Creativity: A Philosophical Exploration
Degree GrantorUniversity of Canterbury
Degree NameDoctor of Philosophy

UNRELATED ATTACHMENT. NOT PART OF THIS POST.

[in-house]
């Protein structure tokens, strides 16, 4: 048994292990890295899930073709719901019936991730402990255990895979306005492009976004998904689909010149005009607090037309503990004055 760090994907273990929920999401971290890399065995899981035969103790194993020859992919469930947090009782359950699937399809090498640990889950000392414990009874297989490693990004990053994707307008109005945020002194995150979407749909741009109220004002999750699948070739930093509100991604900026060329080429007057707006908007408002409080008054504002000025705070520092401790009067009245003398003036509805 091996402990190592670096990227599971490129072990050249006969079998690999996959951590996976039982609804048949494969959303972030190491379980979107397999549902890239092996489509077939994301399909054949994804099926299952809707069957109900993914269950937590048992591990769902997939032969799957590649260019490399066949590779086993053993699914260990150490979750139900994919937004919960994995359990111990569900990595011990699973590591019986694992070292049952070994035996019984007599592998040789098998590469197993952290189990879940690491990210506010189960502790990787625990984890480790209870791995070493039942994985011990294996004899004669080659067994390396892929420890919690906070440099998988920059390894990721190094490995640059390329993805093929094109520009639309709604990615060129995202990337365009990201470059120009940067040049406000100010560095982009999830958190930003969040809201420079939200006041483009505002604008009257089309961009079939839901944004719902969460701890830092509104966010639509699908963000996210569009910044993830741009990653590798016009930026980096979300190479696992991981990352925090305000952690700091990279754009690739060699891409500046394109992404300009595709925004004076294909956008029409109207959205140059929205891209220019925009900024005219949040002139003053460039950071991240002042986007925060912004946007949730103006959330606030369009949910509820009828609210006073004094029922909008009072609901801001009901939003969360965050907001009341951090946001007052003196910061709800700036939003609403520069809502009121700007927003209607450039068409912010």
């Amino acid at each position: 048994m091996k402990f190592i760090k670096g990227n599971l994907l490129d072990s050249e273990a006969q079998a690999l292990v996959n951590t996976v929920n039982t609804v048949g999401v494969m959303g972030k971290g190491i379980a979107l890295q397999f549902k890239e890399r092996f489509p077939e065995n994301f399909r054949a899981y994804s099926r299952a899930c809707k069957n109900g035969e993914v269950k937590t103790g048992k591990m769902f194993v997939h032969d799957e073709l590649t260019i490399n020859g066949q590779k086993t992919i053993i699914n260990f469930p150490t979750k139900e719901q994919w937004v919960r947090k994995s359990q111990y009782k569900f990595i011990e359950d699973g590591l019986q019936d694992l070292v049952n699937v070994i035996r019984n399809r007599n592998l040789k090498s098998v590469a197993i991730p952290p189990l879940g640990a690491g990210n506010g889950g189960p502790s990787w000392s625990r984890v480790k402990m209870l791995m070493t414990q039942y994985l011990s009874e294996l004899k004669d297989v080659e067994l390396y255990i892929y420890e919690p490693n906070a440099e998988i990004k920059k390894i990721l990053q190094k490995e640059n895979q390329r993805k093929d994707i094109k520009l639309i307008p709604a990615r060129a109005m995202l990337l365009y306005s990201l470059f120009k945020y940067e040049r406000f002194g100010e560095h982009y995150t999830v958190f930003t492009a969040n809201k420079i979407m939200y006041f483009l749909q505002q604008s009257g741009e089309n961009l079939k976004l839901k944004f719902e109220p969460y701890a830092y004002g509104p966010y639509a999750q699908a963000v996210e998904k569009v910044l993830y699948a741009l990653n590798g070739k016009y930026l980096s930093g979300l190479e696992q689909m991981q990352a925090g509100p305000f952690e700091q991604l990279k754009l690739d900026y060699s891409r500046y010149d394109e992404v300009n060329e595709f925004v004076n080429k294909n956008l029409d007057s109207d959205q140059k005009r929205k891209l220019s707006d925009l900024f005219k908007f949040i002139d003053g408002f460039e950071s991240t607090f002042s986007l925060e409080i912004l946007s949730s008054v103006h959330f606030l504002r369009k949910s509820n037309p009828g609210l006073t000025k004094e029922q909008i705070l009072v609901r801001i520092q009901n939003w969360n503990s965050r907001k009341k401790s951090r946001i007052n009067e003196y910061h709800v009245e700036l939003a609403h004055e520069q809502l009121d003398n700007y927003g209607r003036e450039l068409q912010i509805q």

This dissertation explores new frontiers of creativity. Currently, the concept of creativity is limited, restricting us to a narrow view of the phenomenon. To remedy this, I investigate new cases of behaviour, entities and systems. To do so, I construct a definition of creativity that can be applies outside the domain of human activity, and examine a broad array of examples that are entirely new to studies of creativity. In doing so, limitations owing to our ability to recognize creativity are made apparent. I argue that a new way of approaching creativity is required to overcome these limitations, and propose a diachronic definition of creativity based on a general systems law. Using the diachronic definition of creative behaviour. I discover a number of creative systems at different organizational scales, including prion adaptation and biogenesis. I argue that these newfound examples of creativity and the definition that exploses them, have significant implications for how we understand creativity.